Washington — Indian Prime Minister Rajiv Gandhi, in the middle of a five-day state visit, says he and President Reagan agree on the concept of nuclear disarmament but disagree on the methods.

In addressing a joint session of Congress Thursday, Gandhi, 40, also said the United States must resume its role as a leader in international economic cooperation to encourage developing nations like India to progress.

The State Department said Thursday the United States is willing to sell armaments to the world’s largest democracy but Gandhi, in a meeting with a small group of reporters, said his country is not interested in buying weapons because the United States has not been a reliable supplier of spare parts and other equipment after the main purchase.

The Soviet Union is India’s principal weapons supplier. The prime minister, who succeeded his mother Indira when she was assassinated Oct. 31, told the “small group of reporters he and President Reagan agree on the need for nuclear disarmament but that they disagree on the ways to do it.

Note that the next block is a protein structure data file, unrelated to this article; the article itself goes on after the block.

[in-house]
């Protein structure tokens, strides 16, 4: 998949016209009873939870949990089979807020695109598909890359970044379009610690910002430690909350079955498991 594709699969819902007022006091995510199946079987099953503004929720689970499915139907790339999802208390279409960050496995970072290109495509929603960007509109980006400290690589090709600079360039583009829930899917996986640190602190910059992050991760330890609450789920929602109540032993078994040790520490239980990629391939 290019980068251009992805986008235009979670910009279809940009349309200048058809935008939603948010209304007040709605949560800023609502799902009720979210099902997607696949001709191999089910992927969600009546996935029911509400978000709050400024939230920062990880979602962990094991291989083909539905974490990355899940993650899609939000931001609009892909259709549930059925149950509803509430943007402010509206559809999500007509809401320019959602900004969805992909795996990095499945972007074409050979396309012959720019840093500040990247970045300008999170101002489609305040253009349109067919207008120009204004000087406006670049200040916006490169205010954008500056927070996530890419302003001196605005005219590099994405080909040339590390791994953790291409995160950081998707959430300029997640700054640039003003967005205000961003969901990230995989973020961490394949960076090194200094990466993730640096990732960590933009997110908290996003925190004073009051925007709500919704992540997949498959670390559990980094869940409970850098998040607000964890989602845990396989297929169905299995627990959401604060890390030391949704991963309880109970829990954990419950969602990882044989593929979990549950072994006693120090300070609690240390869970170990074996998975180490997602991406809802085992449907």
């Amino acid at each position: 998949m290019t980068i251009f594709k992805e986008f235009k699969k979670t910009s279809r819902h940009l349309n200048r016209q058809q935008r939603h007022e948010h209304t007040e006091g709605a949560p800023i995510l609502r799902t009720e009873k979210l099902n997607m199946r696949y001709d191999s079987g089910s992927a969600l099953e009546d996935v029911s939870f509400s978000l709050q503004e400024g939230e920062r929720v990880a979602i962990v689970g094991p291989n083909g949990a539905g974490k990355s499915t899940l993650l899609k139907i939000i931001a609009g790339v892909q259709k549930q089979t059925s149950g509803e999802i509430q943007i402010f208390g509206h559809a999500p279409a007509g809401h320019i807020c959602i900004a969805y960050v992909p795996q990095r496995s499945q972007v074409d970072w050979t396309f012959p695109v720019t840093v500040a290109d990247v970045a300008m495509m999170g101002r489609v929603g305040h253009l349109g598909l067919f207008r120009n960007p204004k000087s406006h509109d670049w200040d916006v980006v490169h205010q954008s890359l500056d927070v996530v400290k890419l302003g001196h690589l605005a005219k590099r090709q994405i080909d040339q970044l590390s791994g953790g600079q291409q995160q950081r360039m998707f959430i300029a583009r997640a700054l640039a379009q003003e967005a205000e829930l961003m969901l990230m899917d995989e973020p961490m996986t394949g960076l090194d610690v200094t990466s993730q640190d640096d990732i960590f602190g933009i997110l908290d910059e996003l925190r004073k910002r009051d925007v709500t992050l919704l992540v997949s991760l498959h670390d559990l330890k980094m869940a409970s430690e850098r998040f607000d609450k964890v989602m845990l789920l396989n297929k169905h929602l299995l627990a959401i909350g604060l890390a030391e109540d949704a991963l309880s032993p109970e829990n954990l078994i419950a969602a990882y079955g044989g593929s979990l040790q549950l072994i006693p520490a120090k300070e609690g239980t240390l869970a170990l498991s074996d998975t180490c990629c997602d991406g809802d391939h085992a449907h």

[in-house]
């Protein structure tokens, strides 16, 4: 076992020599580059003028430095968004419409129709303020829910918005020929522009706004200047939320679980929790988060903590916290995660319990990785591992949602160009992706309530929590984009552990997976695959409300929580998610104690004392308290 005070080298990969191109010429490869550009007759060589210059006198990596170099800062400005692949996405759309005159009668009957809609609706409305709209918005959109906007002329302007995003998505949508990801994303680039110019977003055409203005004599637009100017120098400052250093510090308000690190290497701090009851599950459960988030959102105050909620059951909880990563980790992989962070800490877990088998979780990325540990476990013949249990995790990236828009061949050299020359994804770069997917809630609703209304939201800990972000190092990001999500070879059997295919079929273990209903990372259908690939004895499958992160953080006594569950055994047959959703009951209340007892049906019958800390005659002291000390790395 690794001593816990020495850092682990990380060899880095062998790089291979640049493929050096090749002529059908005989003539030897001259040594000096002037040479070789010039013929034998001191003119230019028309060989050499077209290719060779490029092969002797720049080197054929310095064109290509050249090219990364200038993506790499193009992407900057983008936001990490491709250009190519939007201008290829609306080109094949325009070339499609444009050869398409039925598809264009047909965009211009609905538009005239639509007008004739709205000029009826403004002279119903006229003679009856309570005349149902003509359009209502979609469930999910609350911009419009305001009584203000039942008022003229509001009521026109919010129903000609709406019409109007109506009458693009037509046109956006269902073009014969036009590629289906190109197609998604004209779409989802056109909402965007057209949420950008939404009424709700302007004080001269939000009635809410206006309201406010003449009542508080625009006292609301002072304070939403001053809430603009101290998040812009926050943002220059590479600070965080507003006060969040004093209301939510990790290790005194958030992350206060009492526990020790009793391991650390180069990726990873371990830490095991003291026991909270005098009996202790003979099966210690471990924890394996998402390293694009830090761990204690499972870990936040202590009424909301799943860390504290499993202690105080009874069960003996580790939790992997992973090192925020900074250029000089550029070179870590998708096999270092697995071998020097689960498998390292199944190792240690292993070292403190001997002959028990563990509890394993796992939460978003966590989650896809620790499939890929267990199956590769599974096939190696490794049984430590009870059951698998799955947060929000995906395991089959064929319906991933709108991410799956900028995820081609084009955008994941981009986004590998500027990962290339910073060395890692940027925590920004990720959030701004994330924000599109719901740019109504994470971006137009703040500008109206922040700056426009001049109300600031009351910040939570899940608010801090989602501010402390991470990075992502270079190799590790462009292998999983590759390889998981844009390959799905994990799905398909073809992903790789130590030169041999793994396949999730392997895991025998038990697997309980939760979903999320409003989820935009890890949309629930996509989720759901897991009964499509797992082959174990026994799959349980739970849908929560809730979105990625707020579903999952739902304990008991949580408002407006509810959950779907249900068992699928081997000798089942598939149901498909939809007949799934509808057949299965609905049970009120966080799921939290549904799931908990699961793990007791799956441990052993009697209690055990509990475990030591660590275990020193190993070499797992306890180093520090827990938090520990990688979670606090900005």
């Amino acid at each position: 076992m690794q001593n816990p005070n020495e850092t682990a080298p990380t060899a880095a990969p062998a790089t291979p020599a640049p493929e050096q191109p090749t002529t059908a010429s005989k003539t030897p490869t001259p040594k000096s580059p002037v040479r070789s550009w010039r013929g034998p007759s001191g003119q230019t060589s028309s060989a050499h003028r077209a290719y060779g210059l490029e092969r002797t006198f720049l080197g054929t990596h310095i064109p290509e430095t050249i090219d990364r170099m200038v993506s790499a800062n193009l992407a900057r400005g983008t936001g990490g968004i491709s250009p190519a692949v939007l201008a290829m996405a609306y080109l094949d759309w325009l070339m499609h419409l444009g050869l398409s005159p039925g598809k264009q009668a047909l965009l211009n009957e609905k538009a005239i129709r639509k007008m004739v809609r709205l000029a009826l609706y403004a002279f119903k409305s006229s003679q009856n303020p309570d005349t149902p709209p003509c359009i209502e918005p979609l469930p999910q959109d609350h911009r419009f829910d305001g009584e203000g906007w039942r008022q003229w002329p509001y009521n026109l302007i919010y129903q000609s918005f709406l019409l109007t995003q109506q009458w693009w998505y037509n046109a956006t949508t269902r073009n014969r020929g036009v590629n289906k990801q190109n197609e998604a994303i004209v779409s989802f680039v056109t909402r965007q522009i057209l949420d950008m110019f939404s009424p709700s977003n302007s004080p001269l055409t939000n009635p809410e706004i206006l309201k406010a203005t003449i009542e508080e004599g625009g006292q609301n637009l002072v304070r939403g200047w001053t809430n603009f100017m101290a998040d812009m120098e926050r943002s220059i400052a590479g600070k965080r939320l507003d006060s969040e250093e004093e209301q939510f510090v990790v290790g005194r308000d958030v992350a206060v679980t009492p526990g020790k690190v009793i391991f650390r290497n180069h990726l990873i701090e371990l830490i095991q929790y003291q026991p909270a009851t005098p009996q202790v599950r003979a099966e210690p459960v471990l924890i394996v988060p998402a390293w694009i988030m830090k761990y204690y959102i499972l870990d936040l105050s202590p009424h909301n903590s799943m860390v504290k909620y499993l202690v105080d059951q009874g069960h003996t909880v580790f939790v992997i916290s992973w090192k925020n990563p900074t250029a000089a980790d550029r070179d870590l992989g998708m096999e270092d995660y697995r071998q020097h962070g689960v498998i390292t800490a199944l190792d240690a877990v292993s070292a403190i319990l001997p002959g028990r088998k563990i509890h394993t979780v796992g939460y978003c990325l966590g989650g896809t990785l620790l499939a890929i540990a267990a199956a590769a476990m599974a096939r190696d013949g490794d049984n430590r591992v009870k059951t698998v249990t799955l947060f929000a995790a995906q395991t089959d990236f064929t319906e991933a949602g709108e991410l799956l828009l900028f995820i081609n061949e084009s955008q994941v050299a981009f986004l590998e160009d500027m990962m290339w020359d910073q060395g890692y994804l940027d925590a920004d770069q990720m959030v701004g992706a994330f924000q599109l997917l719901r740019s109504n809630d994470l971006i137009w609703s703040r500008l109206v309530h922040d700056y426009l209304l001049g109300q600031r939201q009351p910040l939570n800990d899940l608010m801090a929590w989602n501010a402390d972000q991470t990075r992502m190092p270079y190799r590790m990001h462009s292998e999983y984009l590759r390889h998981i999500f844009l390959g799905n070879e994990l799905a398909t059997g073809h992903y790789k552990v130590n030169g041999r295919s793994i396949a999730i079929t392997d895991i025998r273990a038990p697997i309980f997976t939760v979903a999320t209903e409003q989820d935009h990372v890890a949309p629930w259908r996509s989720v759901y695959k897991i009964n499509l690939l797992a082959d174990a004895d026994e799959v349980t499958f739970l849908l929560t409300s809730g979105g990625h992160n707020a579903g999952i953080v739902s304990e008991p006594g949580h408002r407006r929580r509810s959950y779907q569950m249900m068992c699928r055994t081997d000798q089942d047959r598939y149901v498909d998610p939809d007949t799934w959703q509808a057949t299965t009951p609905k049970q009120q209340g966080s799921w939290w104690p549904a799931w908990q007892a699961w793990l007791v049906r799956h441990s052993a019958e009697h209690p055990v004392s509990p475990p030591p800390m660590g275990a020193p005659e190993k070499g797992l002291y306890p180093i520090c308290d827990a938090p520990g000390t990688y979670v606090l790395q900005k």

He said Reagan “believes that the Strategic Defense Initiative (of a space based missile defense system) is the right route, but we feel for it doesn’t really help.”

Gandhi stressed the principles of nonalignment and Peaceful coexistence in his address to Congress, saying, ‘We are opposed to the polarization of the world into rival military blocks.”

He also cited an “urgent” need for greater international economic cooperation, saying the United States had played a leading role in the past but, “Recent years have seen sad erosion

in this commitment. “Congressional assistance is drying up at a time when. It is needed most. Trade barriers are going up. The livelihood of millions .in the developing countries is in jeopardy,” Gandhi said in a call for more U.S. participation in economic development assistance for Third World countries.

Gandhi would like to see greater access to U.S. markets for Indian fabrics, tea, manufactured goods and USS. Technology.

His visit to Washington is surrounded by unprecedented security involving an estimated 10,000 Secret Service, State Department and District of Columbia police and dozens of cars, motorcycles and helicopters.

The chief concern is a large Sikh community in the United States that has organized protests during the prime minister’s visit.

Article extracted from this publication >>  June 21, 1985